CrowdTwist Widgets are embeddable bits of code that can be plugged into existing websites to power a rewards program. They allow clients to quickly and nimbly establish a fully functional program with minimal overhead and assistance. The widgets feature a minimal default look that can be customized using CSS.
CrowdTwist now offers more than a dozen widgets, including an account overview, a list of rewards, a list of activities, and a history. They are in use internationally by clients like Marvel, VIZIO, and TOMS.
- Industry and user research
- UX and interaction design (Task flows, sketches, wireframes)
- UI design (Mockups, interactive prototypes)
- Maintaining design consistency in a growing collection of features
I have designed each widget from scratch since the beginning of the product. The overarching goal when designing Widgets was to provide clients the flexibility to organize and style their rewards programs the way they wanted. Previous products on the market rigid and limited in their customization options. Prospective clients expressed concerns that their program would look just like someone else's.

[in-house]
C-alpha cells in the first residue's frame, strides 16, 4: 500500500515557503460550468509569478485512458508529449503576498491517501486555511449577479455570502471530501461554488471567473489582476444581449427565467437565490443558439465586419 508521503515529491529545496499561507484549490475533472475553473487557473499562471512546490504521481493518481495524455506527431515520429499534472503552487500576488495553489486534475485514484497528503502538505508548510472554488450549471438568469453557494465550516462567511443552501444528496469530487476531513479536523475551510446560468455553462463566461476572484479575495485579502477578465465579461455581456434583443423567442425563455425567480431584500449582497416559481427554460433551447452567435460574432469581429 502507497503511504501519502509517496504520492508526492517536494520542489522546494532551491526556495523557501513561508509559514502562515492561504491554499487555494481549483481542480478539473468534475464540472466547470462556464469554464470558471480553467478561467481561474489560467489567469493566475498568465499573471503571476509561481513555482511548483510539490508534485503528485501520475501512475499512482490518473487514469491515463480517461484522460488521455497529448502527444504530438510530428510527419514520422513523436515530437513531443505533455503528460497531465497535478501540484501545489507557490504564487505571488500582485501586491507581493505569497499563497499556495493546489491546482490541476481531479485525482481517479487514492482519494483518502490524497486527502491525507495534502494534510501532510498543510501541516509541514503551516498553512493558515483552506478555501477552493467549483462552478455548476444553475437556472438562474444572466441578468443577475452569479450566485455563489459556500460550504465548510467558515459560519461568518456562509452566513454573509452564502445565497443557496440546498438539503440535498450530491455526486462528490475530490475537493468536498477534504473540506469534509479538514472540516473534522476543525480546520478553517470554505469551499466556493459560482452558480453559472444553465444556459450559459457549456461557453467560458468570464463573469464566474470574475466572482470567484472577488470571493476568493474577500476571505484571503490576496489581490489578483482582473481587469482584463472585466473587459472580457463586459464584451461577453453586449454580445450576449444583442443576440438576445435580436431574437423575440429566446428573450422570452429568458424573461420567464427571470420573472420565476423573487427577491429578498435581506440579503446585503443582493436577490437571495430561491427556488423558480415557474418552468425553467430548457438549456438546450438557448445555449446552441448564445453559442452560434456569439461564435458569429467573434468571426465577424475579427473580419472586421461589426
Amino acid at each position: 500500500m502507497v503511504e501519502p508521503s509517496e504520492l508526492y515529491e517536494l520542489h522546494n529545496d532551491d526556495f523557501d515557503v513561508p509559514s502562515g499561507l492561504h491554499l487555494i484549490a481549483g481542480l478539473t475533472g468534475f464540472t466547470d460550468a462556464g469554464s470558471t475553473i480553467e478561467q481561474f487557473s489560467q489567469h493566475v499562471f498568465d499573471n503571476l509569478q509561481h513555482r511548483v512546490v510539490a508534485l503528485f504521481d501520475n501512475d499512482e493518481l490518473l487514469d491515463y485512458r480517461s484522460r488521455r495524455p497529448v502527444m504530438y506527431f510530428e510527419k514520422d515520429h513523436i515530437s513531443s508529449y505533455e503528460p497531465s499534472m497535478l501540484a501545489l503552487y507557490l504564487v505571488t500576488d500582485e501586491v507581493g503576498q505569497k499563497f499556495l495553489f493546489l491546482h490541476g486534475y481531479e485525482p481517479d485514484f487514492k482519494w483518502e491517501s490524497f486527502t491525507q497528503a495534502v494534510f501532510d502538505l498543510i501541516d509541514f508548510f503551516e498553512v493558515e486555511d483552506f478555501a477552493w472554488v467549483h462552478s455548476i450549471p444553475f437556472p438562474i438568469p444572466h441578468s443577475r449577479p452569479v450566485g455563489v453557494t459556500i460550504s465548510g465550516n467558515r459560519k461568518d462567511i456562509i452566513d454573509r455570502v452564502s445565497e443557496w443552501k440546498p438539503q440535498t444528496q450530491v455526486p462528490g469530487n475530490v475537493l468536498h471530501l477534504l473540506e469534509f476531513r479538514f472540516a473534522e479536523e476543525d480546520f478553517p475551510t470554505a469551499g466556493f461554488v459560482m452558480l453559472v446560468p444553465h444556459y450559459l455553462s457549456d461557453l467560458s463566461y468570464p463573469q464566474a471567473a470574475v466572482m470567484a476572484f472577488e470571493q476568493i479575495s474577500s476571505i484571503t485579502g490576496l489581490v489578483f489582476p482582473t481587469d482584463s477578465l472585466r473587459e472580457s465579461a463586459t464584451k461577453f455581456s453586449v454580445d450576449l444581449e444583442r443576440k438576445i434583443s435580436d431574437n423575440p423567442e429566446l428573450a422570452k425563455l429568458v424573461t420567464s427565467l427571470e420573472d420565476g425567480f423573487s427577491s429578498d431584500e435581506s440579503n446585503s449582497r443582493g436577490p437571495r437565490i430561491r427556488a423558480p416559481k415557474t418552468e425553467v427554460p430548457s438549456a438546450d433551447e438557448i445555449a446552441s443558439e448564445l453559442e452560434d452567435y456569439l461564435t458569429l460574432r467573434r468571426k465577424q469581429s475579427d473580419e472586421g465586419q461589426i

With this in mind, I designed a minimal look and feel for each widget that could serve as a starting point for each client to mold to fit their existing brand.
Designing a product for everyone and for no one
Widgets were designed with a default look that could be used out of the box with little customization. Some clients have limited design and development resources and choose to go with this minimal approach. At the same time, we expected most clients to invest the time and resources to customize the widgets to match their own branding. It was a challenge to design with both of these goals in mind.
Anticipating the needs of a variety of users
The clients that use Widgets to power their rewards programs each have their own set of users with distinct needs and characteristics. Some programs are desktop-focused, some mobile-focused, and others balanced between the two. Some clients offer hundreds of rewards to choose from, and others have no rewards at all. As this product has matured, I have constantly had to adjust my assumptions about who the user is and what their needs are.